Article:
THE DEACON & THE HOOKER

It’s a simple story told in Luke’s characteristically lucid style.[1] Jesus is dining with a Pharisee named Simon. Picture him as the successful, well-dressed chairman of the deacons and you’ll be in the ballpark. A woman steps haltingly into the room. Her name is not given but it is not needed. Everyone knows her, the local hooker. She is not composed, not there to impress or seduce. She is weeping with gratitude, on her knees over the feet of the reclining rabbi from Nazareth, pouring out years of pent-up guilt, little rivers of happiness and shame, down upon his ankles and between his toes. She bends further and wipes the watery dirt away with her hair. Then she withdraws an alabaster jar of expensive perfume and empties it on his feet, rubbing it in with her hands as the sweet aroma fills the room.

Simon is aghast. The Pharisees were known for their righteousness, their religious purity and high moral character. They were the successful middle class evangelicals of their day. They didn’t hang out with sinful people nor approve of those who did.  Scenes like this were too much for such men. “If this man were a prophet, he would know who is touching him and what kind of woman she is…” he grouses within.

Jesus knows exactly what she is, a broken woman experiencing forgiveness and freedom from guilt and shame for the first time in her life. But Jesus also knows something else: what Simon is, a successful man in need of humility, a man every bit as lost in his self-righteousness as the hooker had been in immorality. The only difference between the two is that the woman knows her sin and knows she needs a savior. Simon’s success blinds him to both.

Jesus tells Simon a story of two forgiven debtors, one who owed eighteen months wages and one who owed about two months. “Now which of them will love the forgiving moneylender more?” He asks.

Simon can’t help but answer, “I suppose the one who had the bigger debt canceled.”

Then Jesus says the most important thing in the whole story, the thing that reveals who he really is. “Correct!” He looked at the woman. “See this woman? I came to your house yet you have not offered me the least of common courtesies. But she has not ceased, since the moment I walked in, to show me the greatest love and devotion. Therefore I tell you, her sins which are many have been forgiven, for she loved much. But he who has been forgiven little loves little.”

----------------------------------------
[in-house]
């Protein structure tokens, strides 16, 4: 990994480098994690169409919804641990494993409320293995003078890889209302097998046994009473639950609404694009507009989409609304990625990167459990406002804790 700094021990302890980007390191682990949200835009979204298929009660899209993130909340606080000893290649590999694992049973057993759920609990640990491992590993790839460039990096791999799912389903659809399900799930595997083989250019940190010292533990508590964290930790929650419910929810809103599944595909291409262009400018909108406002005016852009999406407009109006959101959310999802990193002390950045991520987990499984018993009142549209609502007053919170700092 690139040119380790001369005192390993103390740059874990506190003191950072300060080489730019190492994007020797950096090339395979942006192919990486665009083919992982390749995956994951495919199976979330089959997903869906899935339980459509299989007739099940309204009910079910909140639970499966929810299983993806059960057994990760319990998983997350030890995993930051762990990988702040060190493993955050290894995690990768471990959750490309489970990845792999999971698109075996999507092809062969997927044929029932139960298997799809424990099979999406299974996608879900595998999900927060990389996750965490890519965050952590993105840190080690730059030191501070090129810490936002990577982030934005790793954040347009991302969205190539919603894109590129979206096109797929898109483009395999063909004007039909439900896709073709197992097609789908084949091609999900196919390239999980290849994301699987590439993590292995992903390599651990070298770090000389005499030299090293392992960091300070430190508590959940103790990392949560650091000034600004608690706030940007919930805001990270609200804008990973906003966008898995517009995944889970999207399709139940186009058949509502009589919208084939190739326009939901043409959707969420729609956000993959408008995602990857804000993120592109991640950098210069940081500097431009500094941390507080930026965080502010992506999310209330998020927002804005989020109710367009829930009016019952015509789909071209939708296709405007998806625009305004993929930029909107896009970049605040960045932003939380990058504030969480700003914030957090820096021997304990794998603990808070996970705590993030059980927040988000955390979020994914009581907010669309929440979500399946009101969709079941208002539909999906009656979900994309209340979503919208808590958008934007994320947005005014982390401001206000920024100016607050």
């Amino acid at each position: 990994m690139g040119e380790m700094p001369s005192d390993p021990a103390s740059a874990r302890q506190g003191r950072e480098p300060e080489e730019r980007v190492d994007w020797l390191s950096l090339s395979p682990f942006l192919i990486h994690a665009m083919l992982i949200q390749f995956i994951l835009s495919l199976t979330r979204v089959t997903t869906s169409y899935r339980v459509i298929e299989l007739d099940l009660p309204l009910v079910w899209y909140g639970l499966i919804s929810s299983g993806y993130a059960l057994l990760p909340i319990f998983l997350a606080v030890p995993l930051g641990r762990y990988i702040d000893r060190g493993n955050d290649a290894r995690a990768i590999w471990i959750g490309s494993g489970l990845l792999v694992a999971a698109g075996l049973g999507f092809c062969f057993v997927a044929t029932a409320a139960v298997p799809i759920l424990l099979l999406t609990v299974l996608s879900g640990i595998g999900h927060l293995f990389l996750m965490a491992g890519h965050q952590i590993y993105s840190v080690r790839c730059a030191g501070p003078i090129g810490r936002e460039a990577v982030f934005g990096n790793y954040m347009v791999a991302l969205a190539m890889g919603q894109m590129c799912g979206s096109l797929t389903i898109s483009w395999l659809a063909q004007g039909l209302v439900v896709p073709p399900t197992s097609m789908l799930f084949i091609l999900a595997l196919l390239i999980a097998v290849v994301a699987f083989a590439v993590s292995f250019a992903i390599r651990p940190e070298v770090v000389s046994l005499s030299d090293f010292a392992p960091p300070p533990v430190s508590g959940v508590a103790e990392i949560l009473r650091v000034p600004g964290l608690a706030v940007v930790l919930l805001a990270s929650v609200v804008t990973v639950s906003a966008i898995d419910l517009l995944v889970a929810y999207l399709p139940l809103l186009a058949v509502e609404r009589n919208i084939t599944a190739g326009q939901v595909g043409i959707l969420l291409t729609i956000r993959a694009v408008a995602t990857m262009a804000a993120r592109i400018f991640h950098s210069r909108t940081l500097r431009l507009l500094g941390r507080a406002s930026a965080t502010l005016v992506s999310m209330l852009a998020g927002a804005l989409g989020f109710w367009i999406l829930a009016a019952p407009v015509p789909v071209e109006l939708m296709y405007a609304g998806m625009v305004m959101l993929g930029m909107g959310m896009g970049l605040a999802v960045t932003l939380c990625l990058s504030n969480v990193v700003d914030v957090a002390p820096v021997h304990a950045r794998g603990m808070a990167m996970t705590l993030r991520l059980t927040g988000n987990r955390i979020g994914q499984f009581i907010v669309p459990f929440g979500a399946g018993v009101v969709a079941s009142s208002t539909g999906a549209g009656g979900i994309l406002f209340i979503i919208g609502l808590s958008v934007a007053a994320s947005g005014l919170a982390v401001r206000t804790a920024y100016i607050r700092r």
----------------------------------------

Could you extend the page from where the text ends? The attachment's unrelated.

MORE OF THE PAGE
In other words, “Simon, in the grand scheme of things I’m the lender, I’m the one that everyone is indebted to. I’m God. Your achievements in life and religion matter not at all. Your relationship to me is all.”

And as if to put an exclamation point on it he turns to the woman with something only God has the authority to say, “Your sins are forgiven. Your faith has saved you; go in peace.”

It isn’t what we’ve done or not done in life that determines our salvation. It isn’t how religious we’ve been or how irreligious, our successes or failures. The only thing that matters is our ability to acknowledge our sin, to own the guilt and the shame, to the one who “holds the note” on it and trust him to forgive the one and remove the other. Then every room we enter will be filled with the aroma of our love for him.

[1] (Luke 7:36-50)

THE PARABLE OF VANNA WHITE

Vanna White needed a new transmission. I guess I should explain that.